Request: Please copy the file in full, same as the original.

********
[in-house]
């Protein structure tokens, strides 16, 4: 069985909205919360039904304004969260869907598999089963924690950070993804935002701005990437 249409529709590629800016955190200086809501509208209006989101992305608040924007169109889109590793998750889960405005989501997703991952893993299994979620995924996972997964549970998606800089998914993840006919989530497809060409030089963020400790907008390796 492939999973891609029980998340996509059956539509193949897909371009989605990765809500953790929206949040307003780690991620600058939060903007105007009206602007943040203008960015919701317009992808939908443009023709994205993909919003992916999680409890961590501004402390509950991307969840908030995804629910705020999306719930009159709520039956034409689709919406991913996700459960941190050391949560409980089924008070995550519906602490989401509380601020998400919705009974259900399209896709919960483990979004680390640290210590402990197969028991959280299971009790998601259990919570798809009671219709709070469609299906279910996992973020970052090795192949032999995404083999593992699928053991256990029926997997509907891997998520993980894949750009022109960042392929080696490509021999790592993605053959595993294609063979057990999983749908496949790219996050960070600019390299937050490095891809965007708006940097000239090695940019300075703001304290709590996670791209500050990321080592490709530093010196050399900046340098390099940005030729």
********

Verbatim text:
[in-house]
């Protein structure tokens, strides 16, 4: 069985909205919360039904304004969260869907598999089963924690950070993804935002701005990437 249409529709590629800016955190200086809501509208209006989101992305608040924007169109889109590793998750889960405005989501997703991952893993299994979620995924996972997964549970998606800089998914993840006919989530497809060409030089963020400790907008390796 492939999973891609029980998340996509059956539509193949897909371009989605990765809500953790929206949040307003780690991620600058939060903007105007009206602007943040203008960015919701317009992808939908443009023709994205993909919003992916999680409890961590501004402390509950991307969840908030995804629910705020999306719930009159709520039956034409689709919406991913996700459960941190050391949560409980089924008070995550519906602490989401509380601020998400919705009974259900399209896709919960483990979004680390640290210590402990197969028991959280299971009790998601259990919570798809009671219709709070469609299906279910996992973020970052090795192949032999995404083999593992699928053991256990029926997997509907891997998520993980894949750009022109960042392929080696490509021999790592993605053959595993294609063979057990999983749908496949790219996050960070600019390299937050490095891809965007708006940097000239090695940019300075703001304290709590996670791209500050990321080592490709530093010196050399900046340098390099940005030729």